What do Mohammedans have in common with feminists?

Any ideas? It certainly isn’t a sartorial convergence – those Musselmen like wearing frocks, of course. Nope, I think we will find the answer in the latest round of outraged denunciations from leading Muslims around the World, and all those tedious demonstrations which are starting up here and there. ‘Ooh we’re so persecuted everybody hates us it’s not fair what a nasty horrid old Mr Pope etc etc.’ These words could so easily be transplanted into the mouth of one of those butch american nuns who appear in The Tablet it’s quite uncanny. ‘Islam’, of course, is all sweetness and light (just like feminism), and is above criticism because it wouldn’t dream of doing anything nasty to anyone. 

It was a moment of revelation for me shortly after 7/7 when I saw an article on a leading Arabian news website basically claiming that the entire Mohammedan population of Britain was now living in constant fear of physical attack, that mosques were being vandalised and even torched as a matter of course, and that British society in general saw the entire ‘Muslim community’ as corporately responsible. What was the purpose of this fantastic article? Presumably the journalists were merely doing what all good journalists do, and giving the public the news they wanted to hear. The Mohammedams, by no means having any responsibility for the atrocities, had actually become the primary victims of them.

Then take a look at the hysteria created whenever somebody gets arrested on suspicion of terrorist offences. Mohammedans around the country immediately assert the innocence of people they’ve never met and know nothing about. Why? Because they are, of course, victims of ‘prejudice’ and police brutality. No wonder young muslims are being radicalised! You need to show more respect!

And now they’re laying into the Pope. As previously reported on this website, the pope made reference to the (very) late Byzantine emperor Manuel Paleologus II’s views on the legacy of Mohammed. It may be important to remember that the Pope’s intention was not to attempt to prove that the Koran gives the green light to forcibly convert people; this is a matter of fact and one might as well attempt to prove that Jade Goody is a little bit common. He merely used this teaching, utterly irrational as it is, as an example of the fundamental difference between the Christian and the Mohammedan concept of God.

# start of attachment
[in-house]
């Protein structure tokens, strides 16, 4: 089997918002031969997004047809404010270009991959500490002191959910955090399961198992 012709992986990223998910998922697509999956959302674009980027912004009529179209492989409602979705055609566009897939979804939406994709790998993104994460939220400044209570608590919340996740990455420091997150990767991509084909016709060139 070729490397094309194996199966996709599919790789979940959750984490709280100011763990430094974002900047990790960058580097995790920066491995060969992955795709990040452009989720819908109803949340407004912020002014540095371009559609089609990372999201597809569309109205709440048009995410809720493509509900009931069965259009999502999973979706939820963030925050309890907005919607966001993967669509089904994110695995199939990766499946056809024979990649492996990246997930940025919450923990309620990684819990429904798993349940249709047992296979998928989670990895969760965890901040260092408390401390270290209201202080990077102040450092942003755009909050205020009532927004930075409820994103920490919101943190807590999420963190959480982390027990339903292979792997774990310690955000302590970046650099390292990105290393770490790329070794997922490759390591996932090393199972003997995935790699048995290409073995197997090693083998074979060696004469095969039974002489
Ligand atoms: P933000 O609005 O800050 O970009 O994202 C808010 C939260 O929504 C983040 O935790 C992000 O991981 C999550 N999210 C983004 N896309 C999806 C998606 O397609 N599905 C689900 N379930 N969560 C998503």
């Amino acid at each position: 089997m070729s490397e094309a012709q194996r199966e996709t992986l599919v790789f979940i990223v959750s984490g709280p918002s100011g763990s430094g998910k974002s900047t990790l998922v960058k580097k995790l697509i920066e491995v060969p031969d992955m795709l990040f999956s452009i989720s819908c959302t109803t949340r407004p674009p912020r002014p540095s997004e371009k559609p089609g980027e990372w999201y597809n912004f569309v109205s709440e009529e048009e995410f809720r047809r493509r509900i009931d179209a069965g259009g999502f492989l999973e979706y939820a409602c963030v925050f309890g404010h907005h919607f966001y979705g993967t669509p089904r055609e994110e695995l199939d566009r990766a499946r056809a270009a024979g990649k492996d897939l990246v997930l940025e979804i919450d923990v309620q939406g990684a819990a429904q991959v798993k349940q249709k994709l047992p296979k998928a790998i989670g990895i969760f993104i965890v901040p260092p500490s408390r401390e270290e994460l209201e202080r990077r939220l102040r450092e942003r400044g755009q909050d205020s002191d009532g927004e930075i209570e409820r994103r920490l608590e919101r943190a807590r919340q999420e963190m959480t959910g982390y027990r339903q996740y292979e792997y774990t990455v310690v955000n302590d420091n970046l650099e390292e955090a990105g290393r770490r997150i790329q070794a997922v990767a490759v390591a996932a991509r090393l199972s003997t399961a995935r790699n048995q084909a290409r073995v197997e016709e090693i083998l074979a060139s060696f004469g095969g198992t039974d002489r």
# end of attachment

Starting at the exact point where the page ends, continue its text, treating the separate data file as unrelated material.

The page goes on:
For Mohammed, the Pope says, God is ‘absolutely transcendent’, that is, any understanding of rational and irrational, of goodness or badness that we might arrive at, is of no particular relevance to our understanding of God or what he might command.

Thus if God feels like it one morning, he can send the Angel Gabriel to accost this fellow Mohammed and tell him to slay the idolaters wherever ye find them, and take them, and besiege them, and prepare for them each ambush. But if they repent and establish worship and pay the poor-due, then leave their way free” (The Koran, Surah 9, verse 5). The fact that reason tells us that it is totally irrational to attempt to force somebody to believe something is neither here nor there. That sort of thing doesn’t matter to God, you see. He transcends it all.

Now, the point is to compare this with the Christian understanding, which is that Christ is himself the Logos, which is both ‘word’ and ‘reason’, and therefore it is not a question of God being bound by or transcending the rational order which we perceive, but of this order being something ‘of’ Him, through which we can glimpse something of who He is and what He wants from us.

Perhaps it would be nice if some of these ‘Muslim scholars’ who get in the papers so much with their bloodcurdling rants could actually address this rather scholarly point and enter into a dialogue. The Pakistani parliament, I understand, has stated that the Holy Father has got it all wrong about ‘the philosophy of jihad’. To which I say ‘Ok, let’s hear your version of the philosophy of jihad, then we can discuss it like reasonable grown ups, rather than leaping about the place burning embassies and demanding beheadings.’

Speaking, however as a sportsman, the one thing that really interests me in all this is to see how long it will take some brainy little chap in Taiwan to start exporting cut-price Vatican City flags to Islamabad. Perhaps the RCC should open a book?


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